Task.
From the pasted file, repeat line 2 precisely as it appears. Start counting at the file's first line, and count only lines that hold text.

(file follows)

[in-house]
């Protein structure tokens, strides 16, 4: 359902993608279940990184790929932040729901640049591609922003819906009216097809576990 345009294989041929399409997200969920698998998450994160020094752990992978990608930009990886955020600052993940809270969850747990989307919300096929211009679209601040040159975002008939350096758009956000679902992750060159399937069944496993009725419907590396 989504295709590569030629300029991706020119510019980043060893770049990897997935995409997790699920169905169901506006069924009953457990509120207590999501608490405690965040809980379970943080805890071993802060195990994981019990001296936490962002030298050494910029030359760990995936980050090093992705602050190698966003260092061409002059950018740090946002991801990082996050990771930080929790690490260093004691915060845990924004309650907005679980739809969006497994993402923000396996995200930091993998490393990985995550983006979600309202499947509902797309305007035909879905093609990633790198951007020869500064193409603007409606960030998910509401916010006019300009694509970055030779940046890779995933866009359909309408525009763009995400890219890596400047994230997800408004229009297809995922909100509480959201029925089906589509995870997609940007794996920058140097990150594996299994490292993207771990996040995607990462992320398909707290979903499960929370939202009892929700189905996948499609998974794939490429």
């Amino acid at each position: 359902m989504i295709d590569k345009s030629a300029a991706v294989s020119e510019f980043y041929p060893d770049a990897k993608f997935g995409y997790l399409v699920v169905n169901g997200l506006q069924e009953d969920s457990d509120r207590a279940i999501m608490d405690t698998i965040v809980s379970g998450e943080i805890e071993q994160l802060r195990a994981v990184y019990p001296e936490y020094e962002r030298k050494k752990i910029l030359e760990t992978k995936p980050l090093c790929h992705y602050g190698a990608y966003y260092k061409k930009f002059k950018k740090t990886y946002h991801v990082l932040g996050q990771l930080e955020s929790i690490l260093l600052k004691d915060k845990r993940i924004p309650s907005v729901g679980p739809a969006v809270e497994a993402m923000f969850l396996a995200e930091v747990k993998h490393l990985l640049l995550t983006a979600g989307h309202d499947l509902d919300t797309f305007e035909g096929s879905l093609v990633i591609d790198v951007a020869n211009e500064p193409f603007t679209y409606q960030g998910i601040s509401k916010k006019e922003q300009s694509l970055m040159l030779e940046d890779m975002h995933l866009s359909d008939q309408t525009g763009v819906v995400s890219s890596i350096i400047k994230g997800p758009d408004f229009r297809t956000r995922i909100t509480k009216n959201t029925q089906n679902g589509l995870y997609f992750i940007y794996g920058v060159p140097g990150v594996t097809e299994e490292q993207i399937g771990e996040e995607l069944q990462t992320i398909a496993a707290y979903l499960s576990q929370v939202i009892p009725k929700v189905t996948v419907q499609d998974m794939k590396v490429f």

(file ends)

């Protein structure tokens, strides 16, 4: 359902993608279940990184790929932040729901640049591609922003819906009216097809576990 345009294989041929399409997200969920698998998450994160020094752990992978990608930009990886955020600052993940809270969850747990989307919300096929211009679209601040040159975002008939350096758009956000679902992750060159399937069944496993009725419907590396 989504295709590569030629300029991706020119510019980043060893770049990897997935995409997790699920169905169901506006069924009953457990509120207590999501608490405690965040809980379970943080805890071993802060195990994981019990001296936490962002030298050494910029030359760990995936980050090093992705602050190698966003260092061409002059950018740090946002991801990082996050990771930080929790690490260093004691915060845990924004309650907005679980739809969006497994993402923000396996995200930091993998490393990985995550983006979600309202499947509902797309305007035909879905093609990633790198951007020869500064193409603007409606960030998910509401916010006019300009694509970055030779940046890779995933866009359909309408525009763009995400890219890596400047994230997800408004229009297809995922909100509480959201029925089906589509995870997609940007794996920058140097990150594996299994490292993207771990996040995607990462992320398909707290979903499960929370939202009892929700189905996948499609998974794939490429």